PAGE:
Five new sites around the world, including the San Antonio Missions in Texas, were awarded UNESCO World Heritage status on Sunday, officials of the United Nation’s cultural and educational body announced during their annual meeting.
UNESCO’s World Heritage Committee approved the listing of the five Spanish Roman Catholic structures, which includes the Alamo, that were built in the 18th century in and around what is now San Antonio.
The UNESCO description calls the missions “an example of the interweaving of Spanish and Coahuiltecan cultures, illustrated by a variety of features, including the decorative elements of churches, which combine Catholic symbols with indigenous designs inspired by nature.”
The missions were the only site in the U.S. considered for world heritage status during the 39th session of the World Heritage Committee in Bonn, Germany.
Adding to the 1031 cultural and natural sites already on its list, sites in Norway, Germany, Israel and Scotland were also approved for inscription.
Inscribed today as @UNESCO #WorldHeritage: Located in a dramatic landscape of mountains, waterfalls and river valleys, the site comprises hydroelectric power plants, transmission lines, factories, transport systems and towns. The complex was established by the Norsk-Hydro Company to manufacture artificial fertilizer from nitrogen in the air. It was built to meet the Western world’s growing demand for agricultural production in the early 20th century. The company towns of Rjukan and Notodden show workers’ accommodation and social institutions linked by rail and ferry to ports where the fertilizer was loaded. The Rjukan-Notodden site manifests an exceptional combination of industrial assets and themes associated to the natural landscape. It stands out as an example of a new global industry in the early 20th century. Http://whc.unesco.org/en/list/1486/
Inscribed today as @UNESCO #WorldHeritage: Speicherstadt and Kontorhaus District with Chilehaus (Germany) — Speicherstadt and the adjacent Kontorhaus district are two densely built urban areas in the centre of the port city of Hamburg. Speicherstadt, originally developed on a group of narrow islands in the Elbe River between 1885 and 1927, was partly rebuilt from 1949 to 1967. It is one of the largest coherent historic ensembles of port warehouses in the world (300,000 m2). It includes 15 very large warehouse blocks as well as six ancillary buildings and a connecting network of short canals. Adjacent to the modernist Chilehaus office building, the Kontorhaus district is an area of over five hectares featuring six very large office complexes built from the 1920s to the 1940s to house port-related businesses. The complex exemplifies the effects of the rapid growth in international trade in the late 19th and early 20th centuries. http://whc.unesco.org/en/list/1467/ © Department for Heritage Preservation Hamburg picture library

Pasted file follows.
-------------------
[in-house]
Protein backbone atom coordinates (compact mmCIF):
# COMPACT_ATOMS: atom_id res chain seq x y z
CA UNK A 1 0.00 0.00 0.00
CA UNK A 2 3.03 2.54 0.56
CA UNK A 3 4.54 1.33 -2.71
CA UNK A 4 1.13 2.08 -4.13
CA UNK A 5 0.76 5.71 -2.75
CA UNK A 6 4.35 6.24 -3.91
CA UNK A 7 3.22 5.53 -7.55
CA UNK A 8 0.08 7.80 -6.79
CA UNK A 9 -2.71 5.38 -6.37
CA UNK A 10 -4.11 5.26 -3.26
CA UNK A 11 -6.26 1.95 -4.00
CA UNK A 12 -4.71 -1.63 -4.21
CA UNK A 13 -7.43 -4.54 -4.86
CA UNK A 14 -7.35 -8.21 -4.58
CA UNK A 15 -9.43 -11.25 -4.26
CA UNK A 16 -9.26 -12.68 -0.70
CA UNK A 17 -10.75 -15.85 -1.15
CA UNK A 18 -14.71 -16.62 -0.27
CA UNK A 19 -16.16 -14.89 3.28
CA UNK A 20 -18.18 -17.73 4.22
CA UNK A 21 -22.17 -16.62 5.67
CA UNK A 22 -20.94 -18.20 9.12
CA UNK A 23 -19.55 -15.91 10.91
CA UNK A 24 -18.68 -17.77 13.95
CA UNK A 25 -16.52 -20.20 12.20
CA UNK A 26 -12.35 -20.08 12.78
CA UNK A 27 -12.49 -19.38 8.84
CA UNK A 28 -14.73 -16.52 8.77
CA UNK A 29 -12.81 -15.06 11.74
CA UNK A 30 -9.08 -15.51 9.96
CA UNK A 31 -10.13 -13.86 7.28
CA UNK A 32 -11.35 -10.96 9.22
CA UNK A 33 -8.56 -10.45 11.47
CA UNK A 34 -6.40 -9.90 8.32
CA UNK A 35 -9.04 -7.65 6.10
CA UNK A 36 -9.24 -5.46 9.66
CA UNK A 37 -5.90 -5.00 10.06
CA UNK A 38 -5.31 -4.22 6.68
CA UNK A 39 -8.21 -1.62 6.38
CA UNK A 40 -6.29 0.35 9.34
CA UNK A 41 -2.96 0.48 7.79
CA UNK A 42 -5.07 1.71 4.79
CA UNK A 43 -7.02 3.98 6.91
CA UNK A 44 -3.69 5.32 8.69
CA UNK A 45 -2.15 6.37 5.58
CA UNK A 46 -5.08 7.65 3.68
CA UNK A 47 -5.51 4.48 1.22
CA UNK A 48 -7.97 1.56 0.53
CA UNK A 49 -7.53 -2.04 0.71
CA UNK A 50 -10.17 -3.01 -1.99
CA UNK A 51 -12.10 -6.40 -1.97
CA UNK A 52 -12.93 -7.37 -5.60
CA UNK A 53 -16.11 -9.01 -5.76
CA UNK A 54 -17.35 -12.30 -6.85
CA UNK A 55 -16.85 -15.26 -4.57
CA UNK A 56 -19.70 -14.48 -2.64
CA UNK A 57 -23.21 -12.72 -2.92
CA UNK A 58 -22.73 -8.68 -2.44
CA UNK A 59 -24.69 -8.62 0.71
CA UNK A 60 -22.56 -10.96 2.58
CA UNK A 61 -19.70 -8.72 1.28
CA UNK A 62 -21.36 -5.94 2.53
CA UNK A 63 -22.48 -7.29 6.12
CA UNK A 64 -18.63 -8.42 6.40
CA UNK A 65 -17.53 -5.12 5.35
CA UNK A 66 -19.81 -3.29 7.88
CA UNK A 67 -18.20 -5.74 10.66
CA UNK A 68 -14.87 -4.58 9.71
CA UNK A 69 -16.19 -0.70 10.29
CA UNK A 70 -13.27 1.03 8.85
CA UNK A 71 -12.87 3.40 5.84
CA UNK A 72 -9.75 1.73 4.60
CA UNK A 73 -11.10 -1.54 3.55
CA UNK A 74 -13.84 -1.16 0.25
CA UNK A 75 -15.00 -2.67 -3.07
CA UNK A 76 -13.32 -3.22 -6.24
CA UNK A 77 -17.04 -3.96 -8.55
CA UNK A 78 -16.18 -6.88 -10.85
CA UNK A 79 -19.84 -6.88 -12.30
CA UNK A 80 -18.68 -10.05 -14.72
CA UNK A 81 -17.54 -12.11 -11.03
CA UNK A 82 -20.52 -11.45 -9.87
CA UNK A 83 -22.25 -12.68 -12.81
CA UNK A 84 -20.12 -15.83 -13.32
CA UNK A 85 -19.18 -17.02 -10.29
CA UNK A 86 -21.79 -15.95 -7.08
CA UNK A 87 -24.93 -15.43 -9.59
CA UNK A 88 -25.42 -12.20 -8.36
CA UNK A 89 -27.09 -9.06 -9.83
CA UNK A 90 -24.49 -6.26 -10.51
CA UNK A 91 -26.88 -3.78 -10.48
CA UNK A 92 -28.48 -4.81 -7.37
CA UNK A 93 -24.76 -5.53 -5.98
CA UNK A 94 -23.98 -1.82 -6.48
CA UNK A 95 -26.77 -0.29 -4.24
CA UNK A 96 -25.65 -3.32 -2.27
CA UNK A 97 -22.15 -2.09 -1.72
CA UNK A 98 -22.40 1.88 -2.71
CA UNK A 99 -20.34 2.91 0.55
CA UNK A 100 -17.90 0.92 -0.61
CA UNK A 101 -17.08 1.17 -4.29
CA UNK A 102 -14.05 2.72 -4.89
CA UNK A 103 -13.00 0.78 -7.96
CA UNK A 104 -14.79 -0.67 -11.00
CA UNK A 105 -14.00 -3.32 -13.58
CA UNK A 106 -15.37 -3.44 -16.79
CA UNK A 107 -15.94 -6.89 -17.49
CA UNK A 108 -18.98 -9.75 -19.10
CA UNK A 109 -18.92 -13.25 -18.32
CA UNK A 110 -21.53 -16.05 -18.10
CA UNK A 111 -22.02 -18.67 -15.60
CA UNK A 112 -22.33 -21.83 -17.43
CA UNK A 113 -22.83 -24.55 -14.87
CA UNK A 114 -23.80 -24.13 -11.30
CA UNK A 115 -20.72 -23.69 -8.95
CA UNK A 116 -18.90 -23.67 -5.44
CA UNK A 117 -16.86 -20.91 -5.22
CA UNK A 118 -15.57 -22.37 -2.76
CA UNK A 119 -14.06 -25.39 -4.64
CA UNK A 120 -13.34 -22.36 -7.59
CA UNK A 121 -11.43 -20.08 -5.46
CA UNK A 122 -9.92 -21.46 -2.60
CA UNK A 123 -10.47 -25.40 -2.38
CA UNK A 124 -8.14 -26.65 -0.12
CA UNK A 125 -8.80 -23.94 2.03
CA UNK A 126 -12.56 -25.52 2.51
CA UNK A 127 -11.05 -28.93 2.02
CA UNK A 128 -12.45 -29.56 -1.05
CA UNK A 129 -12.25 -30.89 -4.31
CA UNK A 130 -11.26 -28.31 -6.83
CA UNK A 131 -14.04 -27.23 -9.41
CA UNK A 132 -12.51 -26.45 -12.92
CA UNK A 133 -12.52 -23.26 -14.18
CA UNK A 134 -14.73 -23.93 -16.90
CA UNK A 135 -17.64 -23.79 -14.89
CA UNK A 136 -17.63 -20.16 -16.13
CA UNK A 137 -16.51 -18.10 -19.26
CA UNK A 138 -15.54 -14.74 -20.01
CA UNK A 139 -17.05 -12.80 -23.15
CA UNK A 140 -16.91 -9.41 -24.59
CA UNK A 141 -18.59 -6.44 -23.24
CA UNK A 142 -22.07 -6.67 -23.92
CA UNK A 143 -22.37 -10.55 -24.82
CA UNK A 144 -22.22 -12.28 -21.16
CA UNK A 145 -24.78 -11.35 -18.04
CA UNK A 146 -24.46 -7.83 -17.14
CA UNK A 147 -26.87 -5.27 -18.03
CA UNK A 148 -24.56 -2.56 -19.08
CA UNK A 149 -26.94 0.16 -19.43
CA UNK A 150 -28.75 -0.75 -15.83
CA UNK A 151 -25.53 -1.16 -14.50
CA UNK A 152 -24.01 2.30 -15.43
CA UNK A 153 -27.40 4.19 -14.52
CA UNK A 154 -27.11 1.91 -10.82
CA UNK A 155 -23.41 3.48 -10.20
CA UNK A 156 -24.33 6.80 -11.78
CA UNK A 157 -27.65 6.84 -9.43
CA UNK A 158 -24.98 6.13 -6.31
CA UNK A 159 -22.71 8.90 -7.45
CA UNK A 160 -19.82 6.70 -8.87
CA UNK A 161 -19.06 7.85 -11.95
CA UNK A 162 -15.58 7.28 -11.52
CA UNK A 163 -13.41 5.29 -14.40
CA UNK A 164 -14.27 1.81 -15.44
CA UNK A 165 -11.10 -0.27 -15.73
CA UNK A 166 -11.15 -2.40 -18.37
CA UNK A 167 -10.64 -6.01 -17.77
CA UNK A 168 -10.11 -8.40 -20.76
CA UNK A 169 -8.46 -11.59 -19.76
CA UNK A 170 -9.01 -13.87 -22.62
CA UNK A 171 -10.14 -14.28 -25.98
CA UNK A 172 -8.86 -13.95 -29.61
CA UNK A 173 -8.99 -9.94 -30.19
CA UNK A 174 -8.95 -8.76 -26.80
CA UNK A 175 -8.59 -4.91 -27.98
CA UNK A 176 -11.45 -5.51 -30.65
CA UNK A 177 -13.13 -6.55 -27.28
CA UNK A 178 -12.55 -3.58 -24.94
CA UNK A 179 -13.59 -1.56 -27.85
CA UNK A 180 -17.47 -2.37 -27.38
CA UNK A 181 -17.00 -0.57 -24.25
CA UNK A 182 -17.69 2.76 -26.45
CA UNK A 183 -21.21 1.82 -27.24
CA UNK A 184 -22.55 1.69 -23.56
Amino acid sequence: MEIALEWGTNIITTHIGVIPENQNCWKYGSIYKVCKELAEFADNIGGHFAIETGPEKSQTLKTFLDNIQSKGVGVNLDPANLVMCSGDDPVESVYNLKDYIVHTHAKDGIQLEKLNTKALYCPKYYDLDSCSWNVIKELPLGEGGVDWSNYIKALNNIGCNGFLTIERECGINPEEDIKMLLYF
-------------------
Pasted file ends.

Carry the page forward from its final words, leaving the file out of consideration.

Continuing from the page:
Inscribed as @UNESCO #WorldHeritage: Necropolis of Beth She’arim—a Landmark of Jewish Revival (Israel) — Consisting of a series of catacombs, the necropolis developed from the 2nd century BCE as the primary Jewish burial place outside Jerusalem following the failure of the second Jewish revolt against Roman rule. Located southeast of the city of Haifa, these catacombs are a treasury of artworks and inscriptions in Greek, Aramaic and Hebrew. Beth She’arim bears unique testimony to ancient Judaism under the leadership of Rabbi Judah the Patriarch, who is credited with Jewish renewal after 135 CE. http://whc.unesco.org/en/list/1471/ © Tsvika Tsuk
Inscribed today as #UNESCO #WorldHeritage: The Forth Bridge (United Kingdom) — This railway bridge spanning the estuary of the Forth River in Scotland is the world’s longest multi-span cantilever bridge. It opened in 1890 and continues to carry passengers and freight. Its distinctive industrial aesthetic is the result of a forthright and unadorned display of its structural components. Innovative in style, materials and scale, the Forth Bridge is an important milestone in bridge design and construction during the period when railways came to dominate long-distance land travel. http://whc.unesco.org/en/list/1485 © Historic Scotland
Sites must meet 10 criteria to be nominated for world heritage status. The official designation of a site is meant to raise awareness among citizens and governments for heritage preservation and conservation. Countries may also received financial assistance for preservation.
More sites are set to be granted world heritage status during the remainder of UNESCO’s annual meeting, which runs until July 8.